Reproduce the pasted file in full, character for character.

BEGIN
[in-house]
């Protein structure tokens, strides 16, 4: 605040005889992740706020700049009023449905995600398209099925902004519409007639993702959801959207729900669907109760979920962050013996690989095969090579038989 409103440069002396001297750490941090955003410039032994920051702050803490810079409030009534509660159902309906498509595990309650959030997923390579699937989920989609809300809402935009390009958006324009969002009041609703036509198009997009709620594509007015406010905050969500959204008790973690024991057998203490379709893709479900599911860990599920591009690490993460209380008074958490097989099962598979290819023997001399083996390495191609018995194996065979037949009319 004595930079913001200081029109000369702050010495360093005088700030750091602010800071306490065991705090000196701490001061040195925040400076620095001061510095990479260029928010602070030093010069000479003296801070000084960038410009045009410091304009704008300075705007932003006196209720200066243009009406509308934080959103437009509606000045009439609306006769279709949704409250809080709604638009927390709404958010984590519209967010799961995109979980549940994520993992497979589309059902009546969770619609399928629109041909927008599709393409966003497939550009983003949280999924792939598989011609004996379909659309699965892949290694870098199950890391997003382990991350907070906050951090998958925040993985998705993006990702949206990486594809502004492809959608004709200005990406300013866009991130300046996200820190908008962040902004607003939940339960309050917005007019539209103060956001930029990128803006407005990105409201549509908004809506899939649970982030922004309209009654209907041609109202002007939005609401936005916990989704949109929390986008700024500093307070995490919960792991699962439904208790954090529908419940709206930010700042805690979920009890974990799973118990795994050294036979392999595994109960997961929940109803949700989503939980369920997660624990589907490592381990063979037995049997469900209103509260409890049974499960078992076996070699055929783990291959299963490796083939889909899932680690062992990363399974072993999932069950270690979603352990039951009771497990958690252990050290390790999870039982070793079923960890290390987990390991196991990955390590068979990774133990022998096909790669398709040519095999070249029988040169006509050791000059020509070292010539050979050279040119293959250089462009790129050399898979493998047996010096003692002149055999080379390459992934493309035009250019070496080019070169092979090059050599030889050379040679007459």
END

[in-house]
């Protein structure tokens, strides 16, 4: 605040005889992740706020700049009023449905995600398209099925902004519409007639993702959801959207729900669907109760979920962050013996690989095969090579038989 409103440069002396001297750490941090955003410039032994920051702050803490810079409030009534509660159902309906498509595990309650959030997923390579699937989920989609809300809402935009390009958006324009969002009041609703036509198009997009709620594509007015406010905050969500959204008790973690024991057998203490379709893709479900599911860990599920591009690490993460209380008074958490097989099962598979290819023997001399083996390495191609018995194996065979037949009319 004595930079913001200081029109000369702050010495360093005088700030750091602010800071306490065991705090000196701490001061040195925040400076620095001061510095990479260029928010602070030093010069000479003296801070000084960038410009045009410091304009704008300075705007932003006196209720200066243009009406509308934080959103437009509606000045009439609306006769279709949704409250809080709604638009927390709404958010984590519209967010799961995109979980549940994520993992497979589309059902009546969770619609399928629109041909927008599709393409966003497939550009983003949280999924792939598989011609004996379909659309699965892949290694870098199950890391997003382990991350907070906050951090998958925040993985998705993006990702949206990486594809502004492809959608004709200005990406300013866009991130300046996200820190908008962040902004607003939940339960309050917005007019539209103060956001930029990128803006407005990105409201549509908004809506899939649970982030922004309209009654209907041609109202002007939005609401936005916990989704949109929390986008700024500093307070995490919960792991699962439904208790954090529908419940709206930010700042805690979920009890974990799973118990795994050294036979392999595994109960997961929940109803949700989503939980369920997660624990589907490592381990063979037995049997469900209103509260409890049974499960078992076996070699055929783990291959299963490796083939889909899932680690062992990363399974072993999932069950270690979603352990039951009771497990958690252990050290390790999870039982070793079923960890290390987990390991196991990955390590068979990774133990022998096909790669398709040519095999070249029988040169006509050791000059020509070292010539050979050279040119293959250089462009790129050399898979493998047996010096003692002149055999080379390459992934493309035009250019070496080019070169092979090059050599030889050379040679007459």